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    Number of U.S. Restaurants Declines

    Independent restaurant closings account for nearly all of the loss, NPD Group data reveals.

    CHICAGO -- The number of U.S. restaurants dropped by 9,450, or 2 percent, from April 1, 2010 to March 31, 2011, according to research conducted by The NPD Group.

    NPD's Spring ReCount, revealed today, showed that most of the decline was attributed to independent restaurants closing. During the census period, 8,650 of the 9,450 total restaurants closed were run as independent locations. Independent restaurants declined by 3 percent compared to the same period a year ago.

    "The decline in independent units is the steepest we've seen since NPD began conducting the Spring ReCount census in 2001," said Greg Starzynski, director of product development-foodservice for the research firm. "A volatile economy, more frugal consumers and a lack of financial backing have made it a difficult business environment for independent restaurants."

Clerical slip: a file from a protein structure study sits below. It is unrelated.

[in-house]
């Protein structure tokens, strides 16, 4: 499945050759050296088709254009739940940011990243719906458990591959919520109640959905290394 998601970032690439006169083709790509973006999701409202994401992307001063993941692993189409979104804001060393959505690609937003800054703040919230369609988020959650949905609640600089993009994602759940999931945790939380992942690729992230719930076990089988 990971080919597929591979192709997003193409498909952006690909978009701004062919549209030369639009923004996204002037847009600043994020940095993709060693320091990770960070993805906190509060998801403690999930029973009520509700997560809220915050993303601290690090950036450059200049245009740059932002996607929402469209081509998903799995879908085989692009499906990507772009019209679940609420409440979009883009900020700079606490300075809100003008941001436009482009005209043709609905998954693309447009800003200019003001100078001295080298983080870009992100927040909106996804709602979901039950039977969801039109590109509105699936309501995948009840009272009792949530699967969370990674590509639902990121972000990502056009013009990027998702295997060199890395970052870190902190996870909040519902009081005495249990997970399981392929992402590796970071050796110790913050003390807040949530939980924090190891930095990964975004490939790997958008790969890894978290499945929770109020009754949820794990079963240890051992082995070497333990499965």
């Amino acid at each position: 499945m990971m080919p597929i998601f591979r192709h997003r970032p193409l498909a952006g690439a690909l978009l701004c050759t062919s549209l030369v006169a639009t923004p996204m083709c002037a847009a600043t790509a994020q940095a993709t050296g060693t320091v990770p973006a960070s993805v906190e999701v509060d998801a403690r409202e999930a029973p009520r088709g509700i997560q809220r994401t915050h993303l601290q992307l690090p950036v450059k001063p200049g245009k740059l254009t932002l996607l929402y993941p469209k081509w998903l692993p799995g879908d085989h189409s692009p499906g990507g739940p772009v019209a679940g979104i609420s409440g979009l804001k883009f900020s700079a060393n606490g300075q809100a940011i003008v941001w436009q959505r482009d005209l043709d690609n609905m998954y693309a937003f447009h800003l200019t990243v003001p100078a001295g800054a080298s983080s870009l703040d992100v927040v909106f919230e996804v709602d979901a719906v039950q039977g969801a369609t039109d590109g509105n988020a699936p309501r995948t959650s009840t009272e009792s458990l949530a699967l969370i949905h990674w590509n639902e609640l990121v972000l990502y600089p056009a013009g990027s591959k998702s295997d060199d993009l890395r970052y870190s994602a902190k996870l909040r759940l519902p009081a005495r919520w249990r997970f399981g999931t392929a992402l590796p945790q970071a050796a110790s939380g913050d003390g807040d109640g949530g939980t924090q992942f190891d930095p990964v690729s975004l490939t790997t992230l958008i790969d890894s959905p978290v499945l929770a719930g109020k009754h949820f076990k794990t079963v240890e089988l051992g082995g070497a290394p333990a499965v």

Among the 9,450 restaurant closings, full-service restaurants declined by 5,965 units, while quick-service restaurants decreased by 3,495 locations.

    The news wasn't all bad for the restaurant industry, however. According to NPD's CREST division, visits to U.S. restaurants were flat for the year ending May 2011, an improvement from the 3-percent drop the prior year. In addition, consumer spending at restaurants improved by 2 percent for the year ending May 2011 when compared to the prior year.

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